- Don’t clutter your emails with multiple messages. Focus on one goal per email and direct all your calls to action in that communication to the same place.
Send your message at the right time
There are certain times of the day your recipients are more likely to open and read your emails. With this in mind, it’s important to be certain that you’re sending your communications out at the best time for your message, audience and intent.
There are two ways you can find this out:
1. Industry research. Emails which are sent on certain days of the week consistently get higher open rates:
- Research from CoSchedule found that Tuesday is hands down the best day to send out emails, followed by Thursdays.
- GetResponse found that peak inbox activity happens on Thursdays, followed by Wednesdays.
- MailChimp reports high open rates on Thursdays, with a second peak on Tuesdays.
- MailerMailer found Tuesdays win for opens with Wednesday coming in at a close second.
- As you can see, the data does vary so it’s wise to use this information as a starting point and then do your own research so your findings are tailored to your own business.
- What about the best time of day to send your emails? While people were found to check their email first thing in the morning, they’re less likely to click or reply at this time (probably because they have a quick look before getting out of bed). One study shows that the highest click rates come from communications sent out at 12am or overnight. This is more than likely because your email will be top of the list when people check in the morning. It was found that there tends to be another surge in open rates at 6pm which is probably because people have either finished work or are commuting home.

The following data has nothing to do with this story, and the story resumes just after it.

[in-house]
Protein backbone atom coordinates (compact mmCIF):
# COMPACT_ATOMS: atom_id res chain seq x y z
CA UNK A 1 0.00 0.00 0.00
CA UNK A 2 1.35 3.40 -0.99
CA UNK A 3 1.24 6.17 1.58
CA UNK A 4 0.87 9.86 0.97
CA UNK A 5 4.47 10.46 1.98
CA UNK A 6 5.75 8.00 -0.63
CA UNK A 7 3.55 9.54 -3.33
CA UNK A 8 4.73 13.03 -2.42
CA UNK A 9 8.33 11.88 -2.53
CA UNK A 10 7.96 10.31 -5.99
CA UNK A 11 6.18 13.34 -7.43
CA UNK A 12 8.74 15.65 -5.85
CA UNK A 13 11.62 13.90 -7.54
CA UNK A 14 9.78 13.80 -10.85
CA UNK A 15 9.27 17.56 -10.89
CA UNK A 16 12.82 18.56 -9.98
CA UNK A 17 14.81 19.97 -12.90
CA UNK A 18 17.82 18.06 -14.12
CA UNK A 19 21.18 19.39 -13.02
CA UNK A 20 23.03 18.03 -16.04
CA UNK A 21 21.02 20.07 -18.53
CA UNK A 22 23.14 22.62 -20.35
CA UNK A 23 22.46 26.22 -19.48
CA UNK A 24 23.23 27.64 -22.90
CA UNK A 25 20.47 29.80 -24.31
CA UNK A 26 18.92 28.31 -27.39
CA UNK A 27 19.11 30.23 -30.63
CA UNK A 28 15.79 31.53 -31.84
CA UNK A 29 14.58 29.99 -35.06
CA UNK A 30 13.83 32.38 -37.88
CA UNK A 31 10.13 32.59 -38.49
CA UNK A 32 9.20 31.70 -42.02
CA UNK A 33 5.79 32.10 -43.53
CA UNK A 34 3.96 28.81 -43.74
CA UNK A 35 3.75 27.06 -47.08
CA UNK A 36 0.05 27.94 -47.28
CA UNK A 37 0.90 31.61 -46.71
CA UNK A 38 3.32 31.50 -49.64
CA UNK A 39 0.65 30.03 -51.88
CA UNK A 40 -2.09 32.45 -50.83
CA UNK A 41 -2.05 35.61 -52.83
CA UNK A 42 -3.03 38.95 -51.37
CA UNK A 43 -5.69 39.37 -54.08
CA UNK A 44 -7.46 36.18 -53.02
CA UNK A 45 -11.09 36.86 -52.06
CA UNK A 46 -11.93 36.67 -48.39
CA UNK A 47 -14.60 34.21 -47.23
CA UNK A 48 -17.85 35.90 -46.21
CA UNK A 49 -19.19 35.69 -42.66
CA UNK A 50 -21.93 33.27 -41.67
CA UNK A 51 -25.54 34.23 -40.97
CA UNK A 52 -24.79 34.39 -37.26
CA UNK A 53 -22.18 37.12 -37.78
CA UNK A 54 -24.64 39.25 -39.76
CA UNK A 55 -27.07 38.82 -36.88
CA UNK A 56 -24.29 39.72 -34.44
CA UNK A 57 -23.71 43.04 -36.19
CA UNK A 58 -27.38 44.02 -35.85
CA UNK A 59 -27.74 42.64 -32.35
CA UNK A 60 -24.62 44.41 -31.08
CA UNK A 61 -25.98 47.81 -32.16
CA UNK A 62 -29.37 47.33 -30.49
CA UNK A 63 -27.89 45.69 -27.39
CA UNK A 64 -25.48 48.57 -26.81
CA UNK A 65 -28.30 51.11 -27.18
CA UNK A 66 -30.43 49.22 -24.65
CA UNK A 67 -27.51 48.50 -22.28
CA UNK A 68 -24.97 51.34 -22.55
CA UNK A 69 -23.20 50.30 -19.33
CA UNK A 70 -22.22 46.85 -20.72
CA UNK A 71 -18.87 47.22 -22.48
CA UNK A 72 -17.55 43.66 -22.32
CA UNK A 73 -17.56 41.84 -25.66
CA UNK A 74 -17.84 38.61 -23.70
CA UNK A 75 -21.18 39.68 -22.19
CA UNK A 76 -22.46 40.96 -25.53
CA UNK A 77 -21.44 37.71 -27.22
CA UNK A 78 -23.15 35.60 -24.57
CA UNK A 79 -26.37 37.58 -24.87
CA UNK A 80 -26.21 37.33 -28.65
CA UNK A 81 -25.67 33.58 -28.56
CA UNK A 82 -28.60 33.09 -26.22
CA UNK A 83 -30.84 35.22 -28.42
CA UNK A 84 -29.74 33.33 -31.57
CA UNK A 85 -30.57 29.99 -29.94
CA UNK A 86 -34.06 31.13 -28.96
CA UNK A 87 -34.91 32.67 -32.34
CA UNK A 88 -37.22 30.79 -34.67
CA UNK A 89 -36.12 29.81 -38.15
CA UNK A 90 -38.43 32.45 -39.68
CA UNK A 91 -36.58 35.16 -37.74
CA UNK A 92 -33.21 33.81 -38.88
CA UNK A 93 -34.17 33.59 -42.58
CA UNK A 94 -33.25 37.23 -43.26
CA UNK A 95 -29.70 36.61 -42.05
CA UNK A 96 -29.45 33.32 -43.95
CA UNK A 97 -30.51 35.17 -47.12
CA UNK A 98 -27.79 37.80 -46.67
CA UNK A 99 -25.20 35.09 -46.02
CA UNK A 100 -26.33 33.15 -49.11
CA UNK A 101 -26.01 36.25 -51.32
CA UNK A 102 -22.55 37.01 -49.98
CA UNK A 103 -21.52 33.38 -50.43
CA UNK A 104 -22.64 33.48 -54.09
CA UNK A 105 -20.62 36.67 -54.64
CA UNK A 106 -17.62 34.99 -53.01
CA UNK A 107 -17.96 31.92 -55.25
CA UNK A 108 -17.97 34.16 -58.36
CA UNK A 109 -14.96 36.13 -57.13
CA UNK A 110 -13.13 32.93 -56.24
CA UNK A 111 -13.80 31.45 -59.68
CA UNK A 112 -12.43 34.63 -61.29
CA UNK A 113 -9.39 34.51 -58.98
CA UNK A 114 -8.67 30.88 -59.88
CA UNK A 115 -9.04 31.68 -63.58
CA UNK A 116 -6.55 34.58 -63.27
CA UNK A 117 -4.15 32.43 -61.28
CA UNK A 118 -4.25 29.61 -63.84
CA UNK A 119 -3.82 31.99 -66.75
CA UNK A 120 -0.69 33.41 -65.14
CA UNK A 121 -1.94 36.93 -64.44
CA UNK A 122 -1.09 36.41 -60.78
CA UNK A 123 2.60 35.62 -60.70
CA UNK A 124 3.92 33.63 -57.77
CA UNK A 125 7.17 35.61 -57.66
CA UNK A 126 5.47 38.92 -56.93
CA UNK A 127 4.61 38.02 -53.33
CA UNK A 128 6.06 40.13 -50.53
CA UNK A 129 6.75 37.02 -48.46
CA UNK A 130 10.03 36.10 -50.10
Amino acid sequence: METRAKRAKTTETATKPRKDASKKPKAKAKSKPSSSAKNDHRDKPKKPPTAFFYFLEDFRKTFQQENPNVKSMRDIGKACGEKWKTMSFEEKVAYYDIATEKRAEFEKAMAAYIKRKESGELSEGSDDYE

2. Test it yourself.
Segment your list into two or three equally sized groups and send the same copy of your email at different times of the day. Keep doing this for a few mailings and you will more than likely start to notice a pattern of what time of day gets you the best open rates. Although this method is more time consuming and it could even take months to work out your optimal time, it’s by far the most accurate indication of what’s going to work for you.